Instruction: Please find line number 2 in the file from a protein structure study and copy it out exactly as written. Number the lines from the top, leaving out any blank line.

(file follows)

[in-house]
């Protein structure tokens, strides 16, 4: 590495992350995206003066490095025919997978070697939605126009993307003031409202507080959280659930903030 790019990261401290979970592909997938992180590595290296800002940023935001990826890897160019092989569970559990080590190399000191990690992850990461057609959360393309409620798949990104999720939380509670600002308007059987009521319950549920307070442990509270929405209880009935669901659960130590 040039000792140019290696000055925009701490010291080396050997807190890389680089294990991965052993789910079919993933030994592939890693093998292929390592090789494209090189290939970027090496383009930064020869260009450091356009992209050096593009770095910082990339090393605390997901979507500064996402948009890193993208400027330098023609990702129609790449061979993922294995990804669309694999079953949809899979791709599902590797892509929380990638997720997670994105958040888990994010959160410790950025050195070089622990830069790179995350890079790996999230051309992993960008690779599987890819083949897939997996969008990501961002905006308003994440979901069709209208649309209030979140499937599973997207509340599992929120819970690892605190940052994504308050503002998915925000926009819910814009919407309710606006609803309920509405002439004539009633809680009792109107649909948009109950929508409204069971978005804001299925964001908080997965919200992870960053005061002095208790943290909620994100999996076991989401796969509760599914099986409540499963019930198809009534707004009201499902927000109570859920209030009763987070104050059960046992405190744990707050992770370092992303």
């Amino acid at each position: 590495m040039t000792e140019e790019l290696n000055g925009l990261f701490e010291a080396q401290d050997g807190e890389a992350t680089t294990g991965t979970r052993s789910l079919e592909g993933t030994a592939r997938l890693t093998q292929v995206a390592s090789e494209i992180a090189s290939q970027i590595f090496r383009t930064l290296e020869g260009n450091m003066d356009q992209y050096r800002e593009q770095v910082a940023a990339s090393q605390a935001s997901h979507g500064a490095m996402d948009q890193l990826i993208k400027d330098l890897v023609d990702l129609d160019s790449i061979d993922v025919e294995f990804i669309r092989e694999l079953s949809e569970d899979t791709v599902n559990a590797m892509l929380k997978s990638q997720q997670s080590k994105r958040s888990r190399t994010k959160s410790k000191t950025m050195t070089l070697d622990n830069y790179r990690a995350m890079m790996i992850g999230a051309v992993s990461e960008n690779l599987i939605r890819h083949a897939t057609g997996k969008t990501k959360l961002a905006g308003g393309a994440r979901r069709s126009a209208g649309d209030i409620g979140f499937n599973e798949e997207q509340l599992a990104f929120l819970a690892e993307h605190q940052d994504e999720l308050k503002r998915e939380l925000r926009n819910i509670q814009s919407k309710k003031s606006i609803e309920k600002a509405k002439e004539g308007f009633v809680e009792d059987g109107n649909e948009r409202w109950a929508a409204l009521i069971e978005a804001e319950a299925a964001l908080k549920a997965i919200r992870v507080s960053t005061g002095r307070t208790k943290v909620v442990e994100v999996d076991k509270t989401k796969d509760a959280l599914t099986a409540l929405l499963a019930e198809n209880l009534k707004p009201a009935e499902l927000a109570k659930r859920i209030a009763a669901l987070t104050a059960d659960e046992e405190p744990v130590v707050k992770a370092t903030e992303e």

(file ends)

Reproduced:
């Protein structure tokens, strides 16, 4: 590495992350995206003066490095025919997978070697939605126009993307003031409202507080959280659930903030 790019990261401290979970592909997938992180590595290296800002940023935001990826890897160019092989569970559990080590190399000191990690992850990461057609959360393309409620798949990104999720939380509670600002308007059987009521319950549920307070442990509270929405209880009935669901659960130590 040039000792140019290696000055925009701490010291080396050997807190890389680089294990991965052993789910079919993933030994592939890693093998292929390592090789494209090189290939970027090496383009930064020869260009450091356009992209050096593009770095910082990339090393605390997901979507500064996402948009890193993208400027330098023609990702129609790449061979993922294995990804669309694999079953949809899979791709599902590797892509929380990638997720997670994105958040888990994010959160410790950025050195070089622990830069790179995350890079790996999230051309992993960008690779599987890819083949897939997996969008990501961002905006308003994440979901069709209208649309209030979140499937599973997207509340599992929120819970690892605190940052994504308050503002998915925000926009819910814009919407309710606006609803309920509405002439004539009633809680009792109107649909948009109950929508409204069971978005804001299925964001908080997965919200992870960053005061002095208790943290909620994100999996076991989401796969509760599914099986409540499963019930198809009534707004009201499902927000109570859920209030009763987070104050059960046992405190744990707050992770370092992303």